Today's installment was from one of the sillier events on the campaign trail: Donald Trump's endorsement, which apparently is going to go to Mitt Romney today. Now, in real life no one is going to care one way or another that Donald Trump endorsed a candidate. About the only effect would be a very short blast of publicity, but leading presidential candidates get plenty of that anyway. This isn't something that will be forgotten by November; this is something that will almost certainly have been forgotten by Saturday, when Nevadans caucus. In other words, it's not going to affect vote choice at all. And yet if you ask voters, it turns out that some will tell you that they would be more likely, and a somewhat larger number will tell you that they'll be less likely, to vote for someone with a Trump endorsement. Hey, reporters: don't believe those polls! You can take it as a measure of what respondents think about Trump, if you care about such things, but there's no reason to believe that this kind of self-reporting about vote choice is meaningful at all, and it shouldn't be included in stories about a Trump endorsement as if it was meaningful.
Similarly, there was a ton of coverage about exit polls in Florida that asked about whether ads or debates had influenced vote choice (sorry, no links; most of what I heard was on TV and radio). Hey, reporters: don't believe those polls! People have no real way of knowing how they were influenced in these sorts of things even if they try real hard, and there's no reason to believe that exit poll respondents did any such self-examination. Don't believe me? Ask a room full of people if they vote based on political party. You'll get only a handful of people who believe that they do -- and yet we know very well that party is far and away the biggest factor in partisan elections.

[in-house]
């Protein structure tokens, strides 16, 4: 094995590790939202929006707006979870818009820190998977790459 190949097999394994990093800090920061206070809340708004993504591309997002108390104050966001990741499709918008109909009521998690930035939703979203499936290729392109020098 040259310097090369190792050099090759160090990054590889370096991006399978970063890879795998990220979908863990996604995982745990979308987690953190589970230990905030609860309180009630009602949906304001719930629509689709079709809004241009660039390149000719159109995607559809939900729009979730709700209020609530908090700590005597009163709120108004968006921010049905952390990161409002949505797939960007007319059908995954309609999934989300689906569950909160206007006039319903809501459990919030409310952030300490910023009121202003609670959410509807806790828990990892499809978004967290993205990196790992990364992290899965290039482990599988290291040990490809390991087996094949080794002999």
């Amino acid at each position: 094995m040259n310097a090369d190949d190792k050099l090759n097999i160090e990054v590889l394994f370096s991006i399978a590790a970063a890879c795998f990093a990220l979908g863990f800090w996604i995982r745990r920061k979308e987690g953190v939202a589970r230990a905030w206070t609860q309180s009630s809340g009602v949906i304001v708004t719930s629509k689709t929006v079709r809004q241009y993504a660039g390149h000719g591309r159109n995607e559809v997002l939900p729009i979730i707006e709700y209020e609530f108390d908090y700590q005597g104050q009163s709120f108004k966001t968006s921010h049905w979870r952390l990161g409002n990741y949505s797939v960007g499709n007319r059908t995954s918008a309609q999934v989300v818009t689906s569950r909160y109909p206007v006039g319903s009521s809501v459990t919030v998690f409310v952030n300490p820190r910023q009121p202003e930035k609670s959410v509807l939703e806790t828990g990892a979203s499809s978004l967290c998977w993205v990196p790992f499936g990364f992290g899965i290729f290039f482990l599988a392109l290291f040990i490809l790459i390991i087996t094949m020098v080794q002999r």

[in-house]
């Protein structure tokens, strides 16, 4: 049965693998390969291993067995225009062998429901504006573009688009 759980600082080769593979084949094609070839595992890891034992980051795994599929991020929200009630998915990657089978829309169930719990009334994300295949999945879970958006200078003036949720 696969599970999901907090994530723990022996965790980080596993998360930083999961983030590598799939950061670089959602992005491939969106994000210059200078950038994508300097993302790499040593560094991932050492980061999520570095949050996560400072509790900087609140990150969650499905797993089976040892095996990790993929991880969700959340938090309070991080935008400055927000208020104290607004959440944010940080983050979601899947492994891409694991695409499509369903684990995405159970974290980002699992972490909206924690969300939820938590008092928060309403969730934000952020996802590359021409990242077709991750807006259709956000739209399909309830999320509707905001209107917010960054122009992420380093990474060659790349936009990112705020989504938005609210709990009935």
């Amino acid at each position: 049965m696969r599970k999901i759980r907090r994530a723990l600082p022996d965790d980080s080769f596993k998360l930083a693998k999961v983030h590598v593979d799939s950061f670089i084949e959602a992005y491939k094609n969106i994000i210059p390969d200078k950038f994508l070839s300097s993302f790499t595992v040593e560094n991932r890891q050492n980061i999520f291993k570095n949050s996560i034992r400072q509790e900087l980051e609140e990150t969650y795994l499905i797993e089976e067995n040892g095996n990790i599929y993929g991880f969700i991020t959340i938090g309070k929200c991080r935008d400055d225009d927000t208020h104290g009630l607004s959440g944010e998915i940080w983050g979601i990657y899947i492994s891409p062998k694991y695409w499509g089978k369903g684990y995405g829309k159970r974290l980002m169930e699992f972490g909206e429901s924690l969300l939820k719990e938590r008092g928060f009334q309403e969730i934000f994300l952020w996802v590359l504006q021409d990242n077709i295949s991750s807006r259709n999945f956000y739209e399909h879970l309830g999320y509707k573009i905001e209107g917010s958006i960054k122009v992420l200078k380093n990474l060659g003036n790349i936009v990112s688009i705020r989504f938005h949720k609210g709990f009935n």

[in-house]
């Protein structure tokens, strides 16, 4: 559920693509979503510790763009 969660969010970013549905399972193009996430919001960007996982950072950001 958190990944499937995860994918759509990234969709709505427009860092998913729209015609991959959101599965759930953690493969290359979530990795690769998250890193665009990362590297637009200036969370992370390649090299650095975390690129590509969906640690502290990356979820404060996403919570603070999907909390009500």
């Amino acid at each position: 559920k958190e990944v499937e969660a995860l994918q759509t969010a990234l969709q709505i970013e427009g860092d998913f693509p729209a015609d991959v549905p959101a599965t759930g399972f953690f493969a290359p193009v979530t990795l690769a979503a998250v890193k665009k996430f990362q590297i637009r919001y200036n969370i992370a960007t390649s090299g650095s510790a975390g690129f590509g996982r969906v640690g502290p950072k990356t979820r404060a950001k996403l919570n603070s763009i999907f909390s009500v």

The bottom line here is that polling is a really good tool for reporters to use in many cases, but remember: what polling tells you for sure is only what people will say if they're asked a question by a pollster. We can be confident (if it's a competent pollster) that the answer can be extrapolated out to the full relevant population, but only to the extent that we can be confident that everyone would give similar answers to those questions when asked by pollsters. It's the reporters job to stop and think whether those answers have anything to do with real attitudes or real behavior. They might -- polling about vote choice the day before the election is usually very accurate! But in cases when there's no good reason to think the poll is telling us something meaningful, it's a disservice to readers to report those poll results.